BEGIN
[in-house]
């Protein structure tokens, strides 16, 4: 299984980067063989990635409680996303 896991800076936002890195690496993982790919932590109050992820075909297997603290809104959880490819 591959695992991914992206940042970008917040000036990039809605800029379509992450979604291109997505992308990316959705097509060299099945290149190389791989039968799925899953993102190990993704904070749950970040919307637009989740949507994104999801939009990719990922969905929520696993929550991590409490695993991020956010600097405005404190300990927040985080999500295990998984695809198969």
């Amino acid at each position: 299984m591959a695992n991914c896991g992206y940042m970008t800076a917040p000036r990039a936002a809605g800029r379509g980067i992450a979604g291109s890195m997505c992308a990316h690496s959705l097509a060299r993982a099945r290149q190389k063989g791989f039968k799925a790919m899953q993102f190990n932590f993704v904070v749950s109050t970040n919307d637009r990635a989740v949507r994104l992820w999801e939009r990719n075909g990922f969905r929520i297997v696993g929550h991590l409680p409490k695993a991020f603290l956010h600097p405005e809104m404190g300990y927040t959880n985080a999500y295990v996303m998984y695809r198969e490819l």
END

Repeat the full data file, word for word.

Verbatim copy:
[in-house]
């Protein structure tokens, strides 16, 4: 299984980067063989990635409680996303 896991800076936002890195690496993982790919932590109050992820075909297997603290809104959880490819 591959695992991914992206940042970008917040000036990039809605800029379509992450979604291109997505992308990316959705097509060299099945290149190389791989039968799925899953993102190990993704904070749950970040919307637009989740949507994104999801939009990719990922969905929520696993929550991590409490695993991020956010600097405005404190300990927040985080999500295990998984695809198969």
């Amino acid at each position: 299984m591959a695992n991914c896991g992206y940042m970008t800076a917040p000036r990039a936002a809605g800029r379509g980067i992450a979604g291109s890195m997505c992308a990316h690496s959705l097509a060299r993982a099945r290149q190389k063989g791989f039968k799925a790919m899953q993102f190990n932590f993704v904070v749950s109050t970040n919307d637009r990635a989740v949507r994104l992820w999801e939009r990719n075909g990922f969905r929520i297997v696993g929550h991590l409680p409490k695993a991020f603290l956010h600097p405005e809104m404190g300990y927040t959880n985080a999500y295990v996303m998984y695809r198969e490819l």